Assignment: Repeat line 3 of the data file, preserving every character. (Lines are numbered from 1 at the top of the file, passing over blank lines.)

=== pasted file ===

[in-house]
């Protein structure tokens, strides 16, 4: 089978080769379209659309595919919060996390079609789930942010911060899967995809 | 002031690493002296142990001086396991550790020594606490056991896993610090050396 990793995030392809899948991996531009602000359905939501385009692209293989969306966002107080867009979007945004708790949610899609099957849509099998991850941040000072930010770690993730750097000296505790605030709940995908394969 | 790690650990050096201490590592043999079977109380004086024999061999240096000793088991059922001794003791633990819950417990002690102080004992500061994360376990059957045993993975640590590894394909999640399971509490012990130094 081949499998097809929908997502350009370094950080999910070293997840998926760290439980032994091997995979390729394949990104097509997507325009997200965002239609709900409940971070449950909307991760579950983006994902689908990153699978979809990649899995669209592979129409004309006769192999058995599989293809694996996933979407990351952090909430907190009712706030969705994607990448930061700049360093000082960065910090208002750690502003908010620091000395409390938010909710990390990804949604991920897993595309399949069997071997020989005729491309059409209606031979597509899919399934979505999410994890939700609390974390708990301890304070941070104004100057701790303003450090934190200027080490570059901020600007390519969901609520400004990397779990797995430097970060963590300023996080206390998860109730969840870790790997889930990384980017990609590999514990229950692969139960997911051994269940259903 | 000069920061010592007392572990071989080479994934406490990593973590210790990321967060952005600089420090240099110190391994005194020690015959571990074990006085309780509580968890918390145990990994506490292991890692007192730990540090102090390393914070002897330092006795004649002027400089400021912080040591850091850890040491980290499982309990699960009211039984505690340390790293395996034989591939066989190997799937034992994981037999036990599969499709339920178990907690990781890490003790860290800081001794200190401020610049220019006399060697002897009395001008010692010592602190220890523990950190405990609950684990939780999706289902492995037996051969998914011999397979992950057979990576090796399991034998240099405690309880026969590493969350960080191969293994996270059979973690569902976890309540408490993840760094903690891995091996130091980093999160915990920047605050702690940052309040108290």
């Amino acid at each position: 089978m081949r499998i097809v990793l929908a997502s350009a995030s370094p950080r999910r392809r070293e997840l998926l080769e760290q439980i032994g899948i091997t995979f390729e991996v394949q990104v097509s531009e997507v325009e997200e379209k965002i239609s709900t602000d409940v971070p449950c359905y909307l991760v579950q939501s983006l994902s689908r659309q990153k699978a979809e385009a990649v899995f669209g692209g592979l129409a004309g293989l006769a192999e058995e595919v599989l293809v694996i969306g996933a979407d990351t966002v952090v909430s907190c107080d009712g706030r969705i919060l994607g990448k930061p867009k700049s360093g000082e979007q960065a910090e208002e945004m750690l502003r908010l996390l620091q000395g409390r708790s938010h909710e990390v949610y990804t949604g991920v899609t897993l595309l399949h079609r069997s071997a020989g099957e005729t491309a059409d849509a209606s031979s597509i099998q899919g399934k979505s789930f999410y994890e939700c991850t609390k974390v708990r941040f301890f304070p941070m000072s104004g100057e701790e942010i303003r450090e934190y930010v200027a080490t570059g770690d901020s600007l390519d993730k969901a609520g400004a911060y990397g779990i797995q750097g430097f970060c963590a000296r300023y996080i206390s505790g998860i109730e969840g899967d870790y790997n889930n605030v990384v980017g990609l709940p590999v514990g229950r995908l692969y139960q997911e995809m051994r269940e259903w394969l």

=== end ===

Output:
């Amino acid at each position: 089978m081949r499998i097809v990793l929908a997502s350009a995030s370094p950080r999910r392809r070293e997840l998926l080769e760290q439980i032994g899948i091997t995979f390729e991996v394949q990104v097509s531009e997507v325009e997200e379209k965002i239609s709900t602000d409940v971070p449950c359905y909307l991760v579950q939501s983006l994902s689908r659309q990153k699978a979809e385009a990649v899995f669209g692209g592979l129409a004309g293989l006769a192999e058995e595919v599989l293809v694996i969306g996933a979407d990351t966002v952090v909430s907190c107080d009712g706030r969705i919060l994607g990448k930061p867009k700049s360093g000082e979007q960065a910090e208002e945004m750690l502003r908010l996390l620091q000395g409390r708790s938010h909710e990390v949610y990804t949604g991920v899609t897993l595309l399949h079609r069997s071997a020989g099957e005729t491309a059409d849509a209606s031979s597509i099998q899919g399934k979505s789930f999410y994890e939700c991850t609390k974390v708990r941040f301890f304070p941070m000072s104004g100057e701790e942010i303003r450090e934190y930010v200027a080490t570059g770690d901020s600007l390519d993730k969901a609520g400004a911060y990397g779990i797995q750097g430097f970060c963590a000296r300023y996080i206390s505790g998860i109730e969840g899967d870790y790997n889930n605030v990384v980017g990609l709940p590999v514990g229950r995908l692969y139960q997911e995809m051994r269940e259903w394969l």